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Parson v. Miles

United States District Court, D. South Carolina, Florence Division

June 21, 2019

Arnold Parson Jr., Plaintiff,
Darren Miles, Supervisor Judy Barker, Officer Jack McCaskill, Officer Mitchell McCaskill, Officer Charlie Watson, Officer Dewayne Rogers, Officer Jeff Gause, Officer Samantha Jackson, Officer Johnathan Edwards, Officer Robert Page, Officer Michael Latu, Officer Dale Sylvester, Officer Tracey Causey, and Officer Greg Pike, Defendants.


          R. Bryan Harwell, United States District Judge.

         Plaintiff Arnold Parson Jr., proceeding pro se, brings this action pursuant to 42 U.S.C. § 1983 against the above-captioned Defendants. The matter is before the Court for consideration of the parties' objections to the Report and Recommendation (“R & R”) of United States Magistrate Judge Kaymani D. West, who recommends granting in part and denying in part Defendants' motion to dismiss Plaintiff's Third Amended Complaint.[1] See ECF No. 189.

         Legal Standard

          The Magistrate Judge makes only a recommendation to the Court. The Magistrate Judge's recommendation has no presumptive weight, and the responsibility to make a final determination remains with the Court. Mathews v. Weber, 423 U.S. 261, 270-71 (1976). The Court must conduct a de novo review of those portions of the R & R to which specific objections are made, and it may accept, reject, or modify, in whole or in part, the recommendation of the Magistrate Judge or recommit the matter with instructions. 28 U.S.C. § 636(b)(1); Fed.R.Civ.P. 72(b).

         The Court must engage in a de novo review of every portion of the Magistrate Judge's report to which objections have been filed. Id. However, the Court need not conduct a de novo review when a party makes only “general and conclusory objections that do not direct the [C]ourt to a specific error in the [M]agistrate [Judge]'s proposed findings and recommendations.” Orpiano v. Johnson, 687 F.2d 44, 47 (4th Cir. 1982). In the absence of specific objections to the R & R, the Court reviews only for clear error, Diamond v. Colonial Life & Acc. Ins. Co., 416 F.3d 310, 315 (4th Cir. 2005), and the Court need not give any explanation for adopting the Magistrate Judge's recommendation. Camby v. Davis, 718 F.2d 198, 199-200 (4th Cir. 1983).


         Plaintiff filed this § 1983 action alleging Defendants violated his constitutional rights when executing a writ of assistance and removing him from his foreclosed property in Mullins, South Carolina, on November 2, 2015. The Court previously granted in part and denied in part Plaintiff's motion to amend and permitting the filing of his Third Amended Complaint. See ECF No. 159 (order); ECF No. 161 (Third Am. Compl.). As explained in that prior order (ECF No. 159), Plaintiff's sole remaining claim is his § 1983 excessive force claim relating to his allegedly excessively tight handcuffing during his arrest.[2]

         Defendants have now filed a motion to dismiss the Third Amended Complaint pursuant to Fed.R.Civ.P. 12(b)(1), (2), and (6).[3] See ECF No. 166. The Magistrate Judge recommends granting the motion as to Plaintiff's official capacity claims and denying it as to his individual capacity claims. See R & R [ECF No. 189]. Plaintiff and Defendants have both filed objections to the R & R. See ECF Nos. 192 & 194. Plaintiff has filed a response to Defendants' objections. See ECF No. 196.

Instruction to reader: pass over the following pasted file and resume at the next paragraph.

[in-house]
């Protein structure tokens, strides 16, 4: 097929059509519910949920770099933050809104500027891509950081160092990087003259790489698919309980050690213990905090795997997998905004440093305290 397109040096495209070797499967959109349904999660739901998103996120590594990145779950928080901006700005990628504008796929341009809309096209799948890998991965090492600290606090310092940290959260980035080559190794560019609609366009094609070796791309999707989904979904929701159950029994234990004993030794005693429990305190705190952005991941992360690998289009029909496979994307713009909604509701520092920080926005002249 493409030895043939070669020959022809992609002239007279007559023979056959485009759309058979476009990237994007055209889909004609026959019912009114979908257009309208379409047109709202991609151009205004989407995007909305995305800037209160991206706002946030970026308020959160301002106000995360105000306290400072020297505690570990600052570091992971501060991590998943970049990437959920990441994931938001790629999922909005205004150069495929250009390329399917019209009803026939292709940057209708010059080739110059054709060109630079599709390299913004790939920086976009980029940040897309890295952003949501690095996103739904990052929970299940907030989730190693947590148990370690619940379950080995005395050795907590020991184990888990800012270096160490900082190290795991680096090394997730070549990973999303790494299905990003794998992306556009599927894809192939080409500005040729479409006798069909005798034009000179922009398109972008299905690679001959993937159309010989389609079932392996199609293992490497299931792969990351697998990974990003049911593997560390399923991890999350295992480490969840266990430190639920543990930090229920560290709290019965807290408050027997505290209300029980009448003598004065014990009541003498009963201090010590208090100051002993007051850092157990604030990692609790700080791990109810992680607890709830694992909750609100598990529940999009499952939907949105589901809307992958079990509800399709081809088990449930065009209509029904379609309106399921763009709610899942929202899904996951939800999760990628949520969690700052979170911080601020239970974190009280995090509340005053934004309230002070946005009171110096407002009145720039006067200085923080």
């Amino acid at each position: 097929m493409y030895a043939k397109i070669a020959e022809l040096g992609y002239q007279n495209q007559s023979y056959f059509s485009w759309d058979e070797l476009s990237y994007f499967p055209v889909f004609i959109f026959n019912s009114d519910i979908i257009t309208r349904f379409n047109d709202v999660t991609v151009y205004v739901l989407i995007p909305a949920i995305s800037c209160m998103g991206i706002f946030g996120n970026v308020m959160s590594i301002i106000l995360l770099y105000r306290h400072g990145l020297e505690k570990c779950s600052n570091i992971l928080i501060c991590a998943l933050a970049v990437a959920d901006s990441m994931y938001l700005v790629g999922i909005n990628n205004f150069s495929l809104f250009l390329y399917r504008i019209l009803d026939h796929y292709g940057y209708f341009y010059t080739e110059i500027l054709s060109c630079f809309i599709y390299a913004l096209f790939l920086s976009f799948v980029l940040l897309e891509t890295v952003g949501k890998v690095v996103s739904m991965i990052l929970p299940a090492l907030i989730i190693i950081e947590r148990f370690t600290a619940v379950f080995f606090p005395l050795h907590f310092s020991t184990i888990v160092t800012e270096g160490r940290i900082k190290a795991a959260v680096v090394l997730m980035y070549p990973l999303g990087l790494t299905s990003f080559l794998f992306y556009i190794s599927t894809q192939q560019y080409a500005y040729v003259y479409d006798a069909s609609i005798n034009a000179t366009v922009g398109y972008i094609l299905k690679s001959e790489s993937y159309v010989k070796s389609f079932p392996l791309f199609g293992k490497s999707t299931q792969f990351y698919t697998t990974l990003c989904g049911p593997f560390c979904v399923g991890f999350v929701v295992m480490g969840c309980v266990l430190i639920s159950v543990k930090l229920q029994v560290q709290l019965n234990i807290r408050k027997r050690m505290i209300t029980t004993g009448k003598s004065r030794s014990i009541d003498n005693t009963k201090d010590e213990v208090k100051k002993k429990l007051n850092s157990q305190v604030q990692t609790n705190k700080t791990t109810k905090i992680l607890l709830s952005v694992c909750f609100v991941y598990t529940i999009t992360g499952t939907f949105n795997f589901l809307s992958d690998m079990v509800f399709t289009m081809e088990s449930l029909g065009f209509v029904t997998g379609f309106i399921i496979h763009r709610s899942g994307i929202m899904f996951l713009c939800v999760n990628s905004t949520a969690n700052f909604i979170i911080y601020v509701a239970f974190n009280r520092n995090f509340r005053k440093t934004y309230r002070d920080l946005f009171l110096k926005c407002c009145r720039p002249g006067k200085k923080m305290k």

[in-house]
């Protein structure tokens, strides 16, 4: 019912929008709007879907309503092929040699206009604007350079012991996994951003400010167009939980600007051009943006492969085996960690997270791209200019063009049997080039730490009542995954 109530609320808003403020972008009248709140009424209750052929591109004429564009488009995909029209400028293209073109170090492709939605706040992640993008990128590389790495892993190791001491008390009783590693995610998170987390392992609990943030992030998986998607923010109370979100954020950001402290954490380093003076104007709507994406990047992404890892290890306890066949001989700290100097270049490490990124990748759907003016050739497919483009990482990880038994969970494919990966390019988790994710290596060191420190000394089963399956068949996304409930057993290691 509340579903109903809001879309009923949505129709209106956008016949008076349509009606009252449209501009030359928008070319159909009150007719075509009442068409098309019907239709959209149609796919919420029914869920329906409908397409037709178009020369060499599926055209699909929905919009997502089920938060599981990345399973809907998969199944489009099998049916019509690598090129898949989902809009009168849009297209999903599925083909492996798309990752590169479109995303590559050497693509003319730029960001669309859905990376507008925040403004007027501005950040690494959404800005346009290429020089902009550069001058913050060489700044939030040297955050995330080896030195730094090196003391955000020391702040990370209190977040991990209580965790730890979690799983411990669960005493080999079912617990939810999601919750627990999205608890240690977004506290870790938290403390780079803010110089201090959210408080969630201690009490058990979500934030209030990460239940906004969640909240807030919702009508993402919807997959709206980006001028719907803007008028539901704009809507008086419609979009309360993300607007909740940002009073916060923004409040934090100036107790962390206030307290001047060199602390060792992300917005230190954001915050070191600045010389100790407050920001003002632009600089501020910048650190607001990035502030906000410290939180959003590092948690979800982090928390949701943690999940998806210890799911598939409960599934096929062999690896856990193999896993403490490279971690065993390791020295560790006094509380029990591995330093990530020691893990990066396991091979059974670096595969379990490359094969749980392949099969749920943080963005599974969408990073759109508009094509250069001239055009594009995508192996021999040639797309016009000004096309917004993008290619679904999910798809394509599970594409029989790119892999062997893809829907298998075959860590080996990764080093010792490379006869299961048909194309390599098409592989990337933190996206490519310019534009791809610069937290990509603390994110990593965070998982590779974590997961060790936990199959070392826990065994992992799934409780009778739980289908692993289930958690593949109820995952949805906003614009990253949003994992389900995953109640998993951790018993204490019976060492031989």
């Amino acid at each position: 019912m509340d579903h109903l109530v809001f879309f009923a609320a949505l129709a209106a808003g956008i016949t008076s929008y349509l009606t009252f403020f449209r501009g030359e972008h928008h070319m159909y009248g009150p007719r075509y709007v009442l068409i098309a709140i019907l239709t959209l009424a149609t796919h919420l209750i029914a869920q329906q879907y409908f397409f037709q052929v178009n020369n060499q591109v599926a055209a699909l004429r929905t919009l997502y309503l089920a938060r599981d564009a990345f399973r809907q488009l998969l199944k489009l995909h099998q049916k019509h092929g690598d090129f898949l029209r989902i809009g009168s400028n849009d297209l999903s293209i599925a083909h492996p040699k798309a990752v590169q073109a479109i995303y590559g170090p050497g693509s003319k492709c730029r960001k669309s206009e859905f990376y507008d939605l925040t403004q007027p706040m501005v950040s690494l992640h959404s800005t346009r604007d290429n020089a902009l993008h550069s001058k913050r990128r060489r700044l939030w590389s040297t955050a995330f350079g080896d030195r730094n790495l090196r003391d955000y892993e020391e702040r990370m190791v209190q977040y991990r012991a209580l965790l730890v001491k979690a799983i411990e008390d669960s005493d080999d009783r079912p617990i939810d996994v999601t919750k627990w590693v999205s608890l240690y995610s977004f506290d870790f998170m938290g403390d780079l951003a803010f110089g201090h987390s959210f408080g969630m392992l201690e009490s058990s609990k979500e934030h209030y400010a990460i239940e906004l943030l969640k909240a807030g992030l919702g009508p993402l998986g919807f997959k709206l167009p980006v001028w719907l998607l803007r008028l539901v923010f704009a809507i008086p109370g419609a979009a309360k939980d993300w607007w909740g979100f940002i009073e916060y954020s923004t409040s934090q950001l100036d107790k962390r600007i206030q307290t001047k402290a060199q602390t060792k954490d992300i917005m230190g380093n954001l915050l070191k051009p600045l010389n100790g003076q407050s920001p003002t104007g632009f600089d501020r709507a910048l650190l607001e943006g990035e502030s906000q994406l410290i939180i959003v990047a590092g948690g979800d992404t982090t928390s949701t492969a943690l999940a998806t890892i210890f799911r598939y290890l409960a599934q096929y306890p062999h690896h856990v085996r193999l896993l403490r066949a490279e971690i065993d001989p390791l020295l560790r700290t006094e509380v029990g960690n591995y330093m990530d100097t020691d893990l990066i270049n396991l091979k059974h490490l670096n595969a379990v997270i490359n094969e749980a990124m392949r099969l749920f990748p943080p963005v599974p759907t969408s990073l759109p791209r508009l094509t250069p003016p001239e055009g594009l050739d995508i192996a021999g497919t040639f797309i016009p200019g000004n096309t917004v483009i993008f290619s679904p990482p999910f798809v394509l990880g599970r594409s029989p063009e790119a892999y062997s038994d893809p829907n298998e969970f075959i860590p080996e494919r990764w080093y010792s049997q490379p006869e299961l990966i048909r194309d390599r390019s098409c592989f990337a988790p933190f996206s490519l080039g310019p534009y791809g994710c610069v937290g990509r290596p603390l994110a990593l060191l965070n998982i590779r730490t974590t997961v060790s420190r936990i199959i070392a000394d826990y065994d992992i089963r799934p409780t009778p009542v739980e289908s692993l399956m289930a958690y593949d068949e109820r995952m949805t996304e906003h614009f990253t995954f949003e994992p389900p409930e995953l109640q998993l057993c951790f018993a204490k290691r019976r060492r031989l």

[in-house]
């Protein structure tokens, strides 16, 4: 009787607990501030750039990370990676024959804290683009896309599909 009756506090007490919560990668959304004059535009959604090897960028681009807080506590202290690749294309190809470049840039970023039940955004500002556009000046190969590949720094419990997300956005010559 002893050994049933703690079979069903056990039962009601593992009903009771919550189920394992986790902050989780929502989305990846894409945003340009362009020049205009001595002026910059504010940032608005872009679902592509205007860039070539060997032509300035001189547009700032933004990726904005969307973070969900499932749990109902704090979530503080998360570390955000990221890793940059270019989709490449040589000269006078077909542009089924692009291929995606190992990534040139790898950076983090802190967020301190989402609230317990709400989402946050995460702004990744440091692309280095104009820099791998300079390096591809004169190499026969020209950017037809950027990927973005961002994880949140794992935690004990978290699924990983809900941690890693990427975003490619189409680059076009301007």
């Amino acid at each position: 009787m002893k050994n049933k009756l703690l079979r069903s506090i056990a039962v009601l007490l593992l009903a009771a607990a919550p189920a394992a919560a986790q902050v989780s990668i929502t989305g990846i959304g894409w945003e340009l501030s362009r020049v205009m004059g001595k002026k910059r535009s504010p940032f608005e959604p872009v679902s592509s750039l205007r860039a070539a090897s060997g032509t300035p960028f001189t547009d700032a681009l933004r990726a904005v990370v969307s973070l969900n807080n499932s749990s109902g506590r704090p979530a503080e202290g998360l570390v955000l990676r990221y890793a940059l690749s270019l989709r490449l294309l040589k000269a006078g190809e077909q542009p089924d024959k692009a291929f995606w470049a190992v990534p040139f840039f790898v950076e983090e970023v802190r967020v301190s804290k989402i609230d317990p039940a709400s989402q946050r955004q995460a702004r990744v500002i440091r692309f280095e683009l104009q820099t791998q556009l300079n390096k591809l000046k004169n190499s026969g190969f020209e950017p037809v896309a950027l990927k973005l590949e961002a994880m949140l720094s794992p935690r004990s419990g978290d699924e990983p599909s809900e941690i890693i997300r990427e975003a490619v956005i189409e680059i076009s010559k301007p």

I. Plaintiff's Objections

         Plaintiff objects to the Magistrate Judge's conclusion that Defendants are entitled to Eleventh Amendment immunity as to the official capacity claims.[4] See Pl.'s Objs. [ECF No. 194]; R & R at pp. 3-4.

         “[N]either a State nor its officials acting in their official capacities are ‘persons' under § 1983, ” Will v. Michigan Dep't of State Police, 491 U.S. 58, 71 (1989), as “Eleventh Amendment[5] immunity protects the States, their agencies, and officials from suit in federal court.” Allen v. Cooper, 895 F.3d 337, 347 (4th Cir. 2018). “This jurisdictional bar applies regardless of the nature of the relief sought.” Pennhurst State Sch. & Hosp. v. Halderman, 465 U.S. 89, 100 (1984).[6]

         Here, the Eleventh Amendment bars Plaintiff's claims for declaratory relief and monetary damages against Defendants in their official capacities because they are state officials, i.e., agents/employees of the Marion County Sheriff's Department. See generally Gulledge v. Smart, 878 F.2d 379, 1989 WL 69302, at *2 (4th Cir. 1989) (“In South Carolina a sheriff, and his deputies, are state actors. A suit against them in federal court in their official capacities is therefore barred by the [E]leventh [A]mendment.” (internal citation omitted)); Brown v. Middleton, 362 Fed.Appx. 340, 346 n.8 (4th Cir. 2010) (same); Edwards v. Lexington Cty. Sheriff's Dep't, 688 S.E.2d 125, 127 n.1 (S.C. 2010) (“[U]nder South Carolina law, the sheriff and sheriff's deputies are State, not county, employees.”). The Court will overrule Plaintiff's objections and dismiss his official capacity claims without prejudice.[7]

         II. Defendants' Objections

         Defendants object to the Magistrate Judge's conclusion that they are not entitled to qualified immunity as to Plaintiff's individual capacity claims. See Defs.' Objs. [ECF No. 192]; R & R at pp. 4-5. Defendants assert the Magistrate Judge failed to consider two cases from the Eastern District of Virginia[8] that-according to Defendants-“undeniably” hold “Plaintiff's alleged right to be free from excessively ...

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